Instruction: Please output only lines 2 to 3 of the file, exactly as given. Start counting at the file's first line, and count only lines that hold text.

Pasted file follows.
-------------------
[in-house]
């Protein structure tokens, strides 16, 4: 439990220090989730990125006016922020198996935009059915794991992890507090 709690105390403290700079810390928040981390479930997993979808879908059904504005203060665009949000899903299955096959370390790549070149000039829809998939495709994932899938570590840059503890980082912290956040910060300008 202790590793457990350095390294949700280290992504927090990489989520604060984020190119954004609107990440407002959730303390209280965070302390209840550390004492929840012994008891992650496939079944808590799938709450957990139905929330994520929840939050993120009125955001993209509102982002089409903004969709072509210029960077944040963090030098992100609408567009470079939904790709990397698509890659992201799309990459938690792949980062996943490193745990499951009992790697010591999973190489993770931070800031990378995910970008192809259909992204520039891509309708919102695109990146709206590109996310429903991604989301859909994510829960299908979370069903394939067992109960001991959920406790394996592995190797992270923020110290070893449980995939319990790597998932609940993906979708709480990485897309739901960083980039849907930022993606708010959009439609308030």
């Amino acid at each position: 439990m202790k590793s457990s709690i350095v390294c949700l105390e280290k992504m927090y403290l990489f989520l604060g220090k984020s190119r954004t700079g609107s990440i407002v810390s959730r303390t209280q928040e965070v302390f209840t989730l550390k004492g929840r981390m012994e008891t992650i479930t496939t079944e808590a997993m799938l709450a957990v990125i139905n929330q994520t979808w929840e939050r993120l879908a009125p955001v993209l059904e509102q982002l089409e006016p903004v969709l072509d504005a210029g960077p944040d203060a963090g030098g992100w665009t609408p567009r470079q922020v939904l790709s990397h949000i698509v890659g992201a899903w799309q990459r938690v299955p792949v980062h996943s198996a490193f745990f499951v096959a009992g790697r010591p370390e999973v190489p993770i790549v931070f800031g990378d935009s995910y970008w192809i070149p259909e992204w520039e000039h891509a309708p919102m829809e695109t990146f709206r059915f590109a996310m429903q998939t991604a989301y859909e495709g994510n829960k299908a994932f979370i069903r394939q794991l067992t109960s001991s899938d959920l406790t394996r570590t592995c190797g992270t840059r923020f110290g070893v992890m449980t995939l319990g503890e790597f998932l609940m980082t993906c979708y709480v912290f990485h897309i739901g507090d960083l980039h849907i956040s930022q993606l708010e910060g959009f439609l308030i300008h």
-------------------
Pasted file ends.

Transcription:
């Protein structure tokens, strides 16, 4: 439990220090989730990125006016922020198996935009059915794991992890507090 709690105390403290700079810390928040981390479930997993979808879908059904504005203060665009949000899903299955096959370390790549070149000039829809998939495709994932899938570590840059503890980082912290956040910060300008 202790590793457990350095390294949700280290992504927090990489989520604060984020190119954004609107990440407002959730303390209280965070302390209840550390004492929840012994008891992650496939079944808590799938709450957990139905929330994520929840939050993120009125955001993209509102982002089409903004969709072509210029960077944040963090030098992100609408567009470079939904790709990397698509890659992201799309990459938690792949980062996943490193745990499951009992790697010591999973190489993770931070800031990378995910970008192809259909992204520039891509309708919102695109990146709206590109996310429903991604989301859909994510829960299908979370069903394939067992109960001991959920406790394996592995190797992270923020110290070893449980995939319990790597998932609940993906979708709480990485897309739901960083980039849907930022993606708010959009439609308030």
């Amino acid at each position: 439990m202790k590793s457990s709690i350095v390294c949700l105390e280290k992504m927090y403290l990489f989520l604060g220090k984020s190119r954004t700079g609107s990440i407002v810390s959730r303390t209280q928040e965070v302390f209840t989730l550390k004492g929840r981390m012994e008891t992650i479930t496939t079944e808590a997993m799938l709450a957990v990125i139905n929330q994520t979808w929840e939050r993120l879908a009125p955001v993209l059904e509102q982002l089409e006016p903004v969709l072509d504005a210029g960077p944040d203060a963090g030098g992100w665009t609408p567009r470079q922020v939904l790709s990397h949000i698509v890659g992201a899903w799309q990459r938690v299955p792949v980062h996943s198996a490193f745990f499951v096959a009992g790697r010591p370390e999973v190489p993770i790549v931070f800031g990378d935009s995910y970008w192809i070149p259909e992204w520039e000039h891509a309708p919102m829809e695109t990146f709206r059915f590109a996310m429903q998939t991604a989301y859909e495709g994510n829960k299908a994932f979370i069903r394939q794991l067992t109960s001991s899938d959920l406790t394996r570590t592995c190797g992270t840059r923020f110290g070893v992890m449980t995939l319990g503890e790597f998932l609940m980082t993906c979708y709480v912290f990485h897309i739901g507090d960083l980039h849907i956040s930022q993606l708010e910060g959009f439609l308030i300008h």